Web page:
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Indian Summer Monsoon variations and competing influences between hemispheres since ~35 ka recorded in Tengchongqinghai Lake, southwestern China

Peng, Jie, Yang, Xiaoqiang, Toney, Jaime L., Ruan, Jiaoyang, Li, Guanhua, Zhou, Qixian, Gao, Huahong, Xie, Yixuan, Chen, Qiong, Zhang, Tingwei
Palaeogeography, palaeoclimatology, palaeoecology 2019 v.516 pp. 113-125
basins, cold, energy, ice, lakes, latitude, magnetism, monsoon season, oxygen, sediments, solar radiation, stable isotopes, summer, surface water temperature, Antarctica, Arabian Sea, Bay of Bengal, China, Greenland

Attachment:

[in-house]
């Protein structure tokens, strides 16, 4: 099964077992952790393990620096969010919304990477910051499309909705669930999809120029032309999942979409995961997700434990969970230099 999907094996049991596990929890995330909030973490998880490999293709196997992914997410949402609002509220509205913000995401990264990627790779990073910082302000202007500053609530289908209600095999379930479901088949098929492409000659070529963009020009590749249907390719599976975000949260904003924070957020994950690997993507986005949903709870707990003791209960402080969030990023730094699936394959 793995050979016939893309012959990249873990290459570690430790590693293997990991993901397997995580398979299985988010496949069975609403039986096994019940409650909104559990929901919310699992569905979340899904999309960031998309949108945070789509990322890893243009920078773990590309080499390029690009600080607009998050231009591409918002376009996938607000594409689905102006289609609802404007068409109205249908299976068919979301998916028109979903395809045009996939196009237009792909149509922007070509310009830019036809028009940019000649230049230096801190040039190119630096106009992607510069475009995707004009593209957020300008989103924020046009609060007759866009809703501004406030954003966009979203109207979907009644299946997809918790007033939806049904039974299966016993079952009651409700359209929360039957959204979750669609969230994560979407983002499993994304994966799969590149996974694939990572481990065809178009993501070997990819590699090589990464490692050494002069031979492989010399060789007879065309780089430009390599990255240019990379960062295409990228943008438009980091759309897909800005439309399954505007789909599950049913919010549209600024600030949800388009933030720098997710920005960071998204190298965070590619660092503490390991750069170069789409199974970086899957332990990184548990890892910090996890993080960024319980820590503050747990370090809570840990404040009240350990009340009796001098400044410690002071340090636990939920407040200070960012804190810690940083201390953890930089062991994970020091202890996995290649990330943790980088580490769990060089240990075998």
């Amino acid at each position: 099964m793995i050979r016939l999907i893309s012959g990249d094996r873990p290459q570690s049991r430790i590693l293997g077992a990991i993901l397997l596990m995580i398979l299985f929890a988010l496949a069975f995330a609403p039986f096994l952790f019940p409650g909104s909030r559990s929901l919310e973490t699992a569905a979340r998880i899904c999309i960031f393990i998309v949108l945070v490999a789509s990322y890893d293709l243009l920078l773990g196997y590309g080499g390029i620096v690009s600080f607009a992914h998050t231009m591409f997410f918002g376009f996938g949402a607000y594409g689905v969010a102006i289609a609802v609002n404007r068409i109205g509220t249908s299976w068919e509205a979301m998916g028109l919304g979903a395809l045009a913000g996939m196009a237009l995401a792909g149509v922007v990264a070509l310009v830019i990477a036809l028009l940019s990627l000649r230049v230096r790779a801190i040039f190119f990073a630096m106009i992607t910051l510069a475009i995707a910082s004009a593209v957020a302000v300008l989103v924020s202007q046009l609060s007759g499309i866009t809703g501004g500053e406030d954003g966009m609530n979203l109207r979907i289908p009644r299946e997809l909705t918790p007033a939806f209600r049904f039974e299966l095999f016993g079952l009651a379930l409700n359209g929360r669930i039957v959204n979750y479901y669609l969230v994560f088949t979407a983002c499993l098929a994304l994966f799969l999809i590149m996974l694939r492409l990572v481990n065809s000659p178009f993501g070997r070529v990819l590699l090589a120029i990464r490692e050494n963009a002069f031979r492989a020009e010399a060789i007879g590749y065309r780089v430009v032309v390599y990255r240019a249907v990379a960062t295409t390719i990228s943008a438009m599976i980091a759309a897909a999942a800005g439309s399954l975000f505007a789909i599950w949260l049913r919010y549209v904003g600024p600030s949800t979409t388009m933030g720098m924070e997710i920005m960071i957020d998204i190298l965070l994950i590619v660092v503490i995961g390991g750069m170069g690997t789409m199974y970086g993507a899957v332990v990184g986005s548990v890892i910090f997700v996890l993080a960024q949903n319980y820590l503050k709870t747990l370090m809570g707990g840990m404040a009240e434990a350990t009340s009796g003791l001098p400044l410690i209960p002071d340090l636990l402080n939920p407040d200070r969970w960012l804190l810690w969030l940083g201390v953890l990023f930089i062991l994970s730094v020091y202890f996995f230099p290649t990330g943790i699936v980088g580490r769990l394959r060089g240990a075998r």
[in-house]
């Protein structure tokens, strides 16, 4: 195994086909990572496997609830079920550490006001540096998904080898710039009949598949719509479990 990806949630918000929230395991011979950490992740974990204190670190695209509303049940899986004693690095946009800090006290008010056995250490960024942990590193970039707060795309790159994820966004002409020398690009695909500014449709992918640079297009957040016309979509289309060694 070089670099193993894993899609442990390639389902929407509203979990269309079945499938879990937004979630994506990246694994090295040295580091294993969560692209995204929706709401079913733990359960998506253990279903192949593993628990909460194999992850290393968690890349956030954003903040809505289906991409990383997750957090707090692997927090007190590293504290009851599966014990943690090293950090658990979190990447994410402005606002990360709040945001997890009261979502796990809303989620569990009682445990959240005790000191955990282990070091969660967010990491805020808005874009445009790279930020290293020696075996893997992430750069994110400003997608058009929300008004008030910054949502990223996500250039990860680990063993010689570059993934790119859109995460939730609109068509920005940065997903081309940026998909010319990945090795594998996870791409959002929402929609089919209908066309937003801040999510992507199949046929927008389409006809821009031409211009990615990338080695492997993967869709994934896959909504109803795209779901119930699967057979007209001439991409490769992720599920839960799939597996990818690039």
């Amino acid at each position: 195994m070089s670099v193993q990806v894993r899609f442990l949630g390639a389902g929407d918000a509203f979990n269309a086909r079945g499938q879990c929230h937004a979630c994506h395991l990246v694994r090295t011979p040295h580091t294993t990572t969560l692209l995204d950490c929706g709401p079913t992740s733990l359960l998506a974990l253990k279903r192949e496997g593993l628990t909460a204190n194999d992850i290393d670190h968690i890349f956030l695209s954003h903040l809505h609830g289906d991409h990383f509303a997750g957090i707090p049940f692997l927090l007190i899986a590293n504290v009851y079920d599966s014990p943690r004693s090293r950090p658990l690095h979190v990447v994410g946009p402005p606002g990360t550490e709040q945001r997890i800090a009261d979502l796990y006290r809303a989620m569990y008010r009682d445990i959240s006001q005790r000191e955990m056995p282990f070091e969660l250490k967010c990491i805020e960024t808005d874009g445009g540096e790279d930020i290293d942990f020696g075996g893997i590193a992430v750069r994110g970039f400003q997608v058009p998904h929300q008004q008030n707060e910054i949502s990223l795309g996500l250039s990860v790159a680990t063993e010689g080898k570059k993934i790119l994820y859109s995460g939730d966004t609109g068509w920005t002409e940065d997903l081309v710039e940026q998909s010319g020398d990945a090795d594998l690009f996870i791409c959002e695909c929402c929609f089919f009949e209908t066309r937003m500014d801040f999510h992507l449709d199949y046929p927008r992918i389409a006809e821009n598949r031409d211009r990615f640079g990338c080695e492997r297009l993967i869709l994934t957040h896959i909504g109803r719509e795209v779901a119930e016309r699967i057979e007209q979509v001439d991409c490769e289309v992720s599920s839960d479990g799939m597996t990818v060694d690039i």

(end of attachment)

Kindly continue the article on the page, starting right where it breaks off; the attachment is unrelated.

The southwestern Yunnan Province of China, which is located at the southeastern margin of the Tibetan Plateau and close to Bay of Bengal, is significantly influenced by the Indian Summer Monsoon (ISM). In this study, we reconstruct proxies for the ISM from 35 to 1 ka through detailed analysis of grain-size distribution, geochemical composition and environmental magnetism from a 7.96 m sediment core from Tengchongqinghai Lake, Yunnan Province, China. Globally recognized, abrupt climatic events, including Heinrich Events 0–3 (H0−H3) and the Bølling-Allerød (B/A) warm period are identified in most of our proxies, and the long-term trend is consistent with other published records such as stalagmite oxygen isotopes (δ18O) from Sangxing Cave. Northern Hemisphere (NH) temperature, which is influenced by NH solar insolation, is commonly suggested to play a dominant role in controlling the ISM. A comparison of our record with the δ18O variations of ice cores from Greenland and Antarctica, a sea surface temperature (SST) record from the Bay of Bengal, and summer solar insolation at 25°N latitude demonstrates that the general pattern of ISM change does follow variations in summer insolation; however, the ISM lags summer insolation by thousands of years. While the ISM fluctuations are highly correlated with NH temperature on shorter timescales (centennial-millennial), the gradually weakened ISM from 22.5 ka until the Last Glacial Maximum (LGM) indicates a close relationship with the rise of Southern Hemisphere (SH) temperature and the relatively cold background of the SH. Our record expands on the findings of ISM records from Heqing paleolake basin in southwestern China and the Arabian Sea sediments, suggesting that the NH and SH have a competitive influence on ISM by controlling the cross-equatorial pressure gradient. This relationship means that when NH temperatures are relatively high, it has a stronger influence on the ISM than SH influences. In contrast, when the SH temperature is relatively low, it has a dominant influence on ISM. In addition, we speculate that the change of SH temperature not only influences the cross-equatorial pressure gradient directly, but also likely modulates the circulation system of ocean energy by influencing the Atlantic Meridional Overturning Circulation (AMOC).